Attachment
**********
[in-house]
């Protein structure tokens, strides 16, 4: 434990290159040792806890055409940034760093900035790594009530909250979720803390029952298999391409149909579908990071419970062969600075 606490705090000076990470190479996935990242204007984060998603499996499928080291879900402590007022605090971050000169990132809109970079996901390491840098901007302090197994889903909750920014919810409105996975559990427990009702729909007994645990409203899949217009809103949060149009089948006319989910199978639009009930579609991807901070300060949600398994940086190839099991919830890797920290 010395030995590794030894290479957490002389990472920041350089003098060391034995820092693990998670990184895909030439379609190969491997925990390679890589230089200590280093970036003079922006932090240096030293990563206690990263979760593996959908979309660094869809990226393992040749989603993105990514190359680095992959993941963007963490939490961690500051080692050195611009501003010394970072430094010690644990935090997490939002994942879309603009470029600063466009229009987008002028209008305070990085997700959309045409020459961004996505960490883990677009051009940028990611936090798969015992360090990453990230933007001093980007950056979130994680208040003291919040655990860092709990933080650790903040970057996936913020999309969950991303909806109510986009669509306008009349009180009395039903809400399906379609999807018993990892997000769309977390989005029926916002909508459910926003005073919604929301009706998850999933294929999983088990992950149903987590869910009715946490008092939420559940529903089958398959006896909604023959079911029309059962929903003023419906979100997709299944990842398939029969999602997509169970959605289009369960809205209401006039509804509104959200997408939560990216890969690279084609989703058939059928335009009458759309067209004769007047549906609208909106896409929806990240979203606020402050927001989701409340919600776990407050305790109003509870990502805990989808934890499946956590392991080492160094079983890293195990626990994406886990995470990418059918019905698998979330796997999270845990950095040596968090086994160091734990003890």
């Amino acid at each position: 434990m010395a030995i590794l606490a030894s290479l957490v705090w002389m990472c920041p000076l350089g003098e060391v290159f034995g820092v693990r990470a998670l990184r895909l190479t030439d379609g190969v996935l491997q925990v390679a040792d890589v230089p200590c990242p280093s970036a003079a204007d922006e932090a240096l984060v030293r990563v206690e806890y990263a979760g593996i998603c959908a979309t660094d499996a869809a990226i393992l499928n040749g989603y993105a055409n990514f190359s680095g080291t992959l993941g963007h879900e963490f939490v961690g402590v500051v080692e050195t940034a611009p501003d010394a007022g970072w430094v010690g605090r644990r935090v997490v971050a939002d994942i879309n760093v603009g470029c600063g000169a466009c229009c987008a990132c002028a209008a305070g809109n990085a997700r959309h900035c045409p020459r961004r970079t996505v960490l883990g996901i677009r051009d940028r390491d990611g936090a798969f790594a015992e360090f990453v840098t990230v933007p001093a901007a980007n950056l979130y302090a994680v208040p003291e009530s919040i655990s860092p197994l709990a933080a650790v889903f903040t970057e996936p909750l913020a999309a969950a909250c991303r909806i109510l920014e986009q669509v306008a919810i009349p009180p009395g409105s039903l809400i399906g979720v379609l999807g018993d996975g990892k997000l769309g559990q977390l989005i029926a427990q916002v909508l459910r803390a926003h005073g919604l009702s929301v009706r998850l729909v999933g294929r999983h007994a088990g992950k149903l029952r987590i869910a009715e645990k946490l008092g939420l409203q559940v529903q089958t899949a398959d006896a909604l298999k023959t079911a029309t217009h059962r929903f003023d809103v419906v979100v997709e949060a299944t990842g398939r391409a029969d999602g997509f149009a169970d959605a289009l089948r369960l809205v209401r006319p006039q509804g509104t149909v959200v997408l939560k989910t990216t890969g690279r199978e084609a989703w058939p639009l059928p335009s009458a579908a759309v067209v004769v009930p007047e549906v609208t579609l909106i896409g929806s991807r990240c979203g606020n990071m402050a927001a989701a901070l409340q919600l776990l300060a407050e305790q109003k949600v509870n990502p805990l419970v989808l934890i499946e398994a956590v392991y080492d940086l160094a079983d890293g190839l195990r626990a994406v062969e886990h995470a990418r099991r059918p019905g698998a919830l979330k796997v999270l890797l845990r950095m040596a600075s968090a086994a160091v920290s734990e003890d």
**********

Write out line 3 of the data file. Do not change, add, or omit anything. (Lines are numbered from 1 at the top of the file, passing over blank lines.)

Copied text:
């Amino acid at each position: 434990m010395a030995i590794l606490a030894s290479l957490v705090w002389m990472c920041p000076l350089g003098e060391v290159f034995g820092v693990r990470a998670l990184r895909l190479t030439d379609g190969v996935l491997q925990v390679a040792d890589v230089p200590c990242p280093s970036a003079a204007d922006e932090a240096l984060v030293r990563v206690e806890y990263a979760g593996i998603c959908a979309t660094d499996a869809a990226i393992l499928n040749g989603y993105a055409n990514f190359s680095g080291t992959l993941g963007h879900e963490f939490v961690g402590v500051v080692e050195t940034a611009p501003d010394a007022g970072w430094v010690g605090r644990r935090v997490v971050a939002d994942i879309n760093v603009g470029c600063g000169a466009c229009c987008a990132c002028a209008a305070g809109n990085a997700r959309h900035c045409p020459r961004r970079t996505v960490l883990g996901i677009r051009d940028r390491d990611g936090a798969f790594a015992e360090f990453v840098t990230v933007p001093a901007a980007n950056l979130y302090a994680v208040p003291e009530s919040i655990s860092p197994l709990a933080a650790v889903f903040t970057e996936p909750l913020a999309a969950a909250c991303r909806i109510l920014e986009q669509v306008a919810i009349p009180p009395g409105s039903l809400i399906g979720v379609l999807g018993d996975g990892k997000l769309g559990q977390l989005i029926a427990q916002v909508l459910r803390a926003h005073g919604l009702s929301v009706r998850l729909v999933g294929r999983h007994a088990g992950k149903l029952r987590i869910a009715e645990k946490l008092g939420l409203q559940v529903q089958t899949a398959d006896a909604l298999k023959t079911a029309t217009h059962r929903f003023d809103v419906v979100v997709e949060a299944t990842g398939r391409a029969d999602g997509f149009a169970d959605a289009l089948r369960l809205v209401r006319p006039q509804g509104t149909v959200v997408l939560k989910t990216t890969g690279r199978e084609a989703w058939p639009l059928p335009s009458a579908a759309v067209v004769v009930p007047e549906v609208t579609l909106i896409g929806s991807r990240c979203g606020n990071m402050a927001a989701a901070l409340q919600l776990l300060a407050e305790q109003k949600v509870n990502p805990l419970v989808l934890i499946e398994a956590v392991y080492d940086l160094a079983d890293g190839l195990r626990a994406v062969e886990h995470a990418r099991r059918p019905g698998a919830l979330k796997v999270l890797l845990r950095m040596a600075s968090a086994a160091v920290s734990e003890d």